Sixers fall to 0-2 in late loss to Celtics

By Sean Kennedy (@PhillyFastBreak)

Boston 102, Philadelphia 92 – Box Score

Playoff expectations were in the air at the Wells Fargo Center Friday night for the Sixers home opener. A capacity crowd, featuring M. Night Shyamalan, Samuel L. Jackson, and Meek Mill courtside, were ready to see Joel Embiid, Ben Simmons, and the rest of this deep roster flip the page on the Process era. Unfortunately, instead of a triumphant reintroduction to competitive basketball in the City of Brotherly Love, fans were treated to a whistle-happy referee show and a fourth-quarter collapse.

The only things louder than the “Trust the Process” chants were the “refs you suck” calls echoing through the arena in the second quarter. Both sides were the beneficiary of some questionable whistles, but the Celtics ended up attempting twice as many free throws as the Sixers on the evening (32 to 16). Nevertheless, the Sixers still found themselves ahead by 9 with four a half minutes left in the third quarter, thanks largely to hot shooting from their two starting guards. J.J. Redick and Jerryd Bayless combined to score 37 points on 8-13 shooting from downtown.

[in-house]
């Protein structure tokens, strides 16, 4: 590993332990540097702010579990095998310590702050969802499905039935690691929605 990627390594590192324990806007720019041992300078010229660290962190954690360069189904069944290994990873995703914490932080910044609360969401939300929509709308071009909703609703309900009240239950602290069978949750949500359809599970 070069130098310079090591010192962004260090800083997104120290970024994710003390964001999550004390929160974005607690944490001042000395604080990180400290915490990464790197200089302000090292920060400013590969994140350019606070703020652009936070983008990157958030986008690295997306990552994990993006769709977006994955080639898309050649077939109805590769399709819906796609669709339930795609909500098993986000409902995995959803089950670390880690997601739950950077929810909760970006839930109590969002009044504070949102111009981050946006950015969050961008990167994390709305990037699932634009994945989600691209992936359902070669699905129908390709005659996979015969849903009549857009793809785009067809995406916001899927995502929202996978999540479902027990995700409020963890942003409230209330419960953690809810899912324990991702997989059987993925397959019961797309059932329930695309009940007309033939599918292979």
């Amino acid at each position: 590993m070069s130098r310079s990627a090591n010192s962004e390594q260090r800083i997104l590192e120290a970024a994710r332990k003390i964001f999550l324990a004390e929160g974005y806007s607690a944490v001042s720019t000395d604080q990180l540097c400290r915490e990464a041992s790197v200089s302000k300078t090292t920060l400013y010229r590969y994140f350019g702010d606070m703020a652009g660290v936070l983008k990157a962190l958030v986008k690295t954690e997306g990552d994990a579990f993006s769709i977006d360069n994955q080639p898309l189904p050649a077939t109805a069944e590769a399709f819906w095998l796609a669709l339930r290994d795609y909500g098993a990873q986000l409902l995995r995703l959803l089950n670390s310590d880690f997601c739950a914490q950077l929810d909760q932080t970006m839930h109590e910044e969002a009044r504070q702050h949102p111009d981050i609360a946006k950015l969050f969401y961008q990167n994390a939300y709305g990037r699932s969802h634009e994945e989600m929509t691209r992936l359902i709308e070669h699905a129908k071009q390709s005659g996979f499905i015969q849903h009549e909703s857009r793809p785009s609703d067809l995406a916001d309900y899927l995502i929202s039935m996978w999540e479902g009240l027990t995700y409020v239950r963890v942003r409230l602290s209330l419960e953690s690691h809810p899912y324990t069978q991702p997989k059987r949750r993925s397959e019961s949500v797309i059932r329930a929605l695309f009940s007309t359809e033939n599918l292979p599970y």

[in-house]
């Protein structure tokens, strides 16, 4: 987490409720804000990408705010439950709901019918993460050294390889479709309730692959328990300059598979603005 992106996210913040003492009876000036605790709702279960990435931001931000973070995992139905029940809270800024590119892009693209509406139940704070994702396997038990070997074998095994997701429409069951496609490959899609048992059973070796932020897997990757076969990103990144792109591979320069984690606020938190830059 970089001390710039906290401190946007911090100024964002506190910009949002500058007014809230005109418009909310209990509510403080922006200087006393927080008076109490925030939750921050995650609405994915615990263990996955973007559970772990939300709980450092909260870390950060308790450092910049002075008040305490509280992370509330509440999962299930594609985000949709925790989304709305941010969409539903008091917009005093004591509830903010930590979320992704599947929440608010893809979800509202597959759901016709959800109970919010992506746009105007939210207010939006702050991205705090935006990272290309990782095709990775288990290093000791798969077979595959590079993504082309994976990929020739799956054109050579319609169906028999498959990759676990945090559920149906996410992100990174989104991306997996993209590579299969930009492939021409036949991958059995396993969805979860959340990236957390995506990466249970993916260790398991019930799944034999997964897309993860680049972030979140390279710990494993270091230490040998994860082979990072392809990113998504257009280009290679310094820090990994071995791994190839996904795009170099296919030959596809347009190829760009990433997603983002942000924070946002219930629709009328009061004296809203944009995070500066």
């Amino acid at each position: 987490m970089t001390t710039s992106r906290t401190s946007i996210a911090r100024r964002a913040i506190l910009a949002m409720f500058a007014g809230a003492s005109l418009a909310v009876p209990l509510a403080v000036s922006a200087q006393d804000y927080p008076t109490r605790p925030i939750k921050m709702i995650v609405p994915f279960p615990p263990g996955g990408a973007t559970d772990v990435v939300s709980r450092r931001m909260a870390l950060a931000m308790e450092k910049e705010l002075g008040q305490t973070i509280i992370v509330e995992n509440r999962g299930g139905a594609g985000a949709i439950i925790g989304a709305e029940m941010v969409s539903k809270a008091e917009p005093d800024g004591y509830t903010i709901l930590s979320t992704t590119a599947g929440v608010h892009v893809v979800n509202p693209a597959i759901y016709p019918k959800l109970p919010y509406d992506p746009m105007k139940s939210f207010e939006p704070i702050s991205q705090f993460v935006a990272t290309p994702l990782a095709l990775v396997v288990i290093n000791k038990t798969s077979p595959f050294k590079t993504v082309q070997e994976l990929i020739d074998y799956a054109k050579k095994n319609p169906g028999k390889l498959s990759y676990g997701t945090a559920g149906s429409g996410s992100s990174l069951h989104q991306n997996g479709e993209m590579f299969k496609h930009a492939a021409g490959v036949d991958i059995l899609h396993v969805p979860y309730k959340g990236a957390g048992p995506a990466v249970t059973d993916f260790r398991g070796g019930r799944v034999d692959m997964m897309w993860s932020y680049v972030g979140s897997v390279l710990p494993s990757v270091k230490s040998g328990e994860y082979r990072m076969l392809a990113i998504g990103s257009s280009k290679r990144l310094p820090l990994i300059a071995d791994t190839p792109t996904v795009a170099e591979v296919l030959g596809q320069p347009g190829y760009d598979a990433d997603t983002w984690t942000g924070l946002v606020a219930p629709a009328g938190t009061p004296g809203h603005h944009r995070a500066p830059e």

The lead wouldn’t last though, as Bayless and company had no success stopping Boston in the pick-and-roll in the fourth quarter. Kyrie Irving (21 points) and Shane Larkin (10 points on 4-5 shooting) sliced through the lane for easy scoring opportunities at will. Usually able to cover up for his teammates’ mistakes, Joel Embiid looked tired and a step slow all night. Boston outscored Philadelphia 33-20 in the final frame, giving the injury-riddled Celtics their first win of the year and dropping the Sixers to 0-2.